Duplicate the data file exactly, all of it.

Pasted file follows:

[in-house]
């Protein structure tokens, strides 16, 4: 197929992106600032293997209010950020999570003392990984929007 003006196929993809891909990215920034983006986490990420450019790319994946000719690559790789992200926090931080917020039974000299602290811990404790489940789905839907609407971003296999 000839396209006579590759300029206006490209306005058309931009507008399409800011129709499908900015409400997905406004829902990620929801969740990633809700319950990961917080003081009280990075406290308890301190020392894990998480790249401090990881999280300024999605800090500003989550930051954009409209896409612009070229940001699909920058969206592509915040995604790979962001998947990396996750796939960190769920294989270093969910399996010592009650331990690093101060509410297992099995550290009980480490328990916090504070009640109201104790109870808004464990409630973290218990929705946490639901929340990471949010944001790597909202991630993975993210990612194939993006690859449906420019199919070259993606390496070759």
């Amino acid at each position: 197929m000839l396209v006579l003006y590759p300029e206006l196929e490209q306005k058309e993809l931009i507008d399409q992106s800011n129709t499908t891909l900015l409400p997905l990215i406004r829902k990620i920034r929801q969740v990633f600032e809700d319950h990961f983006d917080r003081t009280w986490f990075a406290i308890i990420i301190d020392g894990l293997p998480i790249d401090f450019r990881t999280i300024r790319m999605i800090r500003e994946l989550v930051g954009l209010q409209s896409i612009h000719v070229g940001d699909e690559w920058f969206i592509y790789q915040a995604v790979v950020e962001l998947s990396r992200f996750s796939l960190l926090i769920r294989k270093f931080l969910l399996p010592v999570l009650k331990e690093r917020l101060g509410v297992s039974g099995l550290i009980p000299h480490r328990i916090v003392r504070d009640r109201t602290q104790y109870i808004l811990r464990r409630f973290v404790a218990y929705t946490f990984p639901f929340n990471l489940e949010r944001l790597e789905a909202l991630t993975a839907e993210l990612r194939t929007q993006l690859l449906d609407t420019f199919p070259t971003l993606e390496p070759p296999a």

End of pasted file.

[in-house]
């Protein structure tokens, strides 16, 4: 197929992106600032293997209010950020999570003392990984929007 003006196929993809891909990215920034983006986490990420450019790319994946000719690559790789992200926090931080917020039974000299602290811990404790489940789905839907609407971003296999 000839396209006579590759300029206006490209306005058309931009507008399409800011129709499908900015409400997905406004829902990620929801969740990633809700319950990961917080003081009280990075406290308890301190020392894990998480790249401090990881999280300024999605800090500003989550930051954009409209896409612009070229940001699909920058969206592509915040995604790979962001998947990396996750796939960190769920294989270093969910399996010592009650331990690093101060509410297992099995550290009980480490328990916090504070009640109201104790109870808004464990409630973290218990929705946490639901929340990471949010944001790597909202991630993975993210990612194939993006690859449906420019199919070259993606390496070759």
């Amino acid at each position: 197929m000839l396209v006579l003006y590759p300029e206006l196929e490209q306005k058309e993809l931009i507008d399409q992106s800011n129709t499908t891909l900015l409400p997905l990215i406004r829902k990620i920034r929801q969740v990633f600032e809700d319950h990961f983006d917080r003081t009280w986490f990075a406290i308890i990420i301190d020392g894990l293997p998480i790249d401090f450019r990881t999280i300024r790319m999605i800090r500003e994946l989550v930051g954009l209010q409209s896409i612009h000719v070229g940001d699909e690559w920058f969206i592509y790789q915040a995604v790979v950020e962001l998947s990396r992200f996750s796939l960190l926090i769920r294989k270093f931080l969910l399996p010592v999570l009650k331990e690093r917020l101060g509410v297992s039974g099995l550290i009980p000299h480490r328990i916090v003392r504070d009640r109201t602290q104790y109870i808004l811990r464990r409630f973290v404790a218990y929705t946490f990984p639901f929340n990471l489940e949010r944001l790597e789905a909202l991630t993975a839907e993210l990612r194939t929007q993006l690859l449906d609407t420019f199919p070259t971003l993606e390496p070759p296999a």